"Clients said they had a sense of urgency and that it's really expensive to trade these blocks," said one Goldman executive involved in the system's development.

Goldman executives insisted the new tool was not created to cut jobs, and that getting human traders' cooperation is key to Marquee's success. But they acknowledged that, if it does take off, traders' jobs could be at risk in the long-term if they cannot transition into roles that increase Goldman's returns.

TRADERS VERSUS ROBOTS

Earlier attempts automate block trading flopped. Traders who worried that they would lose their jobs to machines routinely undercut their robot competitors on pricing. Plus, technology was not up to snuff.

In 2004, Bank of America Securities launched a platform called Premier Block Trading, or PBT, to build market share in equities trading. But PBT's pricing algorithm was easy for clients to game because it gave blanket quotes a few cents above or below prevailing market prices, according to several people familiar with its history.

The traders at Bank of America took advantage the system's shortcomings, pricing trades more cheaply than PBT to keep client business, said the sources, who asked not to be identified.

Bank of America closed down PBT within a couple of years, after suffering big losses on its development and rollout.

A Bank of America spokeswoman declined to comment on the old block-trading program, but said the bank launched a platform called Instinct Natural earlier this year that matches buyers and sellers for block trades. Henry Mulholland, head of Americas equities at Bank of America, said the bank will be adding the capability to use its own balance sheet to facilitate block trades electronically as well.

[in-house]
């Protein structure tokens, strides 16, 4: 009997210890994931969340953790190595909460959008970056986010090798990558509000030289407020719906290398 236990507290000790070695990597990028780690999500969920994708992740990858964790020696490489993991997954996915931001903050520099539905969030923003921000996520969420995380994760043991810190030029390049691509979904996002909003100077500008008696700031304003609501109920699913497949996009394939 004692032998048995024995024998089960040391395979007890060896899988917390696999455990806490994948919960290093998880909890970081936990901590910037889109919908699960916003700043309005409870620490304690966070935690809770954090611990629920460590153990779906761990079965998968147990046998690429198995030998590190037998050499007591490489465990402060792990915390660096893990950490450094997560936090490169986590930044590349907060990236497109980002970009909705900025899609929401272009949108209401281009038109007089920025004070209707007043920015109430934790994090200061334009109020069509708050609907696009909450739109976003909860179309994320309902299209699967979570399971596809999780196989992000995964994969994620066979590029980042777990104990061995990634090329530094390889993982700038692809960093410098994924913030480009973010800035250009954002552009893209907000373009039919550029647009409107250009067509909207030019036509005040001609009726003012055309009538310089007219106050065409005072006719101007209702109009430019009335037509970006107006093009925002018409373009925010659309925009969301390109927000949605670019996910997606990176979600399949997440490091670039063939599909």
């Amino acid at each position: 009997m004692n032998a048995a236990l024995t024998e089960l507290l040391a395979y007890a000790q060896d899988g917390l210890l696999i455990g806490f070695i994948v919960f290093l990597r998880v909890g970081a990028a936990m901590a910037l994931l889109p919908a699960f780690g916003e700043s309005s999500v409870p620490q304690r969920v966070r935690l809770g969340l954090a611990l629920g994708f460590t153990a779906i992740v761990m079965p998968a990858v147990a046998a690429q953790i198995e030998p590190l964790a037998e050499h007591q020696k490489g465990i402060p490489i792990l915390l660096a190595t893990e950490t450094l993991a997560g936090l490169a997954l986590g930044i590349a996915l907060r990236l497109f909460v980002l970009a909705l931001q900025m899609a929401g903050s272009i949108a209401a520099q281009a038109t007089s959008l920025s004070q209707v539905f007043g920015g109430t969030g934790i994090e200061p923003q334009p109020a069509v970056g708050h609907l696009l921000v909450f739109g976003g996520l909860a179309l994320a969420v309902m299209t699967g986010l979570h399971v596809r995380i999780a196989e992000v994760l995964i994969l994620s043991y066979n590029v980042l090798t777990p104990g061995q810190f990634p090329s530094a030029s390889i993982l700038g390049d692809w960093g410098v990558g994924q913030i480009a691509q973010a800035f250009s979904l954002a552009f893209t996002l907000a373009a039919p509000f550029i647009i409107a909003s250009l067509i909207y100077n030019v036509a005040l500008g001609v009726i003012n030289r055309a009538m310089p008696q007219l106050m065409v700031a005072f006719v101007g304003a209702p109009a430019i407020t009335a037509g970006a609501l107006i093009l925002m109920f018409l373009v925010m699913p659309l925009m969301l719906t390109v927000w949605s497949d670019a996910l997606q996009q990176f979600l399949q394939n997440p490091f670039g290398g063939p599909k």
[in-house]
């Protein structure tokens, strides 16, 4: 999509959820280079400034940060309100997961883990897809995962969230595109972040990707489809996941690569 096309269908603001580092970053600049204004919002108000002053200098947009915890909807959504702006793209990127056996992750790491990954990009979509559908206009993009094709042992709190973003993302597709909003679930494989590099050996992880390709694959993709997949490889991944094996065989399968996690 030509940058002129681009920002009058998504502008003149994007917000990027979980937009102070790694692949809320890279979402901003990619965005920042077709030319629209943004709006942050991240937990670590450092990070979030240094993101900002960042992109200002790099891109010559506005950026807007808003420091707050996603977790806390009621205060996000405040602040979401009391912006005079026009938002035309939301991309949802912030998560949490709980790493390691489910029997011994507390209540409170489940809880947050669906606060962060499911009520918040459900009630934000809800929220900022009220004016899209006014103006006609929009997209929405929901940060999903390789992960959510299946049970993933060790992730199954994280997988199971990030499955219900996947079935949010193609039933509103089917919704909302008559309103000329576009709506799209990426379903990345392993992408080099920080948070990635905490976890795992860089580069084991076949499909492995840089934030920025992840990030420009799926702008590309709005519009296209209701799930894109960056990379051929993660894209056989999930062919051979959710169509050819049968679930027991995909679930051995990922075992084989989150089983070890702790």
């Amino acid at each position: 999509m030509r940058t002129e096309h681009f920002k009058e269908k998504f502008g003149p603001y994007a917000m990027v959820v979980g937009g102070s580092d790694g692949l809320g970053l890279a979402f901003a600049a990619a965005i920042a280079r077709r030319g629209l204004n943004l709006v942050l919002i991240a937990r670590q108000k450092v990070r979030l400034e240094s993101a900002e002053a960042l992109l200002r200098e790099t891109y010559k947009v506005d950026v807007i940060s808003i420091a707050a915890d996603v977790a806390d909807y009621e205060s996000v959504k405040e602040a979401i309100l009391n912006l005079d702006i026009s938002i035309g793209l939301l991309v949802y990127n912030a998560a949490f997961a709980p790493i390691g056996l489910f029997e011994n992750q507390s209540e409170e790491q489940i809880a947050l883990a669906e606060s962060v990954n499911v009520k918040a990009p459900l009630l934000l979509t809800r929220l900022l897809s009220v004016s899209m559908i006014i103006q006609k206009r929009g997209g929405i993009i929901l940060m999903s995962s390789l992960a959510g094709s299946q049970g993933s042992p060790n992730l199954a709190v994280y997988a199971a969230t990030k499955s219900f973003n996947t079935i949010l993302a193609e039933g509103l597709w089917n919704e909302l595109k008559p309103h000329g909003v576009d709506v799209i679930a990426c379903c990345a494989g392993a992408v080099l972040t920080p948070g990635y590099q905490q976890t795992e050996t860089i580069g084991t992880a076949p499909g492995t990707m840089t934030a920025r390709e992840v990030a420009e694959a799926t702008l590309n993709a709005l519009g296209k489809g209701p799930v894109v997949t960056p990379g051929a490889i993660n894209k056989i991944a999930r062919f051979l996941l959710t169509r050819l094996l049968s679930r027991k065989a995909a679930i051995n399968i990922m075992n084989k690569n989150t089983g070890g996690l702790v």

Meanwhile, this year NYSE Euronext said it was shuttering its New York Block Exchange venture after failing to attract enough business.

Goldman executives declined to specify client discounts for using Marquee. They said it's too early to tell how much money Marquee will save the bank because the system has many functions and the rollout to clients is still in early stages.

Inside Goldman, Marquee is also used for risk management and profit-and-loss analysis for the bank's equities business. Early developers of Marquee in the 1990s first called the software "Marty," after Martin Chavez, who oversaw its development and is now global co-chief operating officer of equities. The name changed as its functions expanded and it became used more widely used inside the bank.

Custom versions of Marquee's block-trading tool were rolled out to a small group of preferred clients in a 2012 beta test, and it was launched more widely this year. The tool covers roughly 1,000 stocks, as well as commonly traded ETFs. About 1 million client trades have been processed through Marquee so far.

If it is successful, Goldman is considering expanding the platform into other markets, such as fixed income.

(Reporting by Lauren Tara LaCapra; editing by Paritosh Bansal, Martin Howell and Alden Bentley)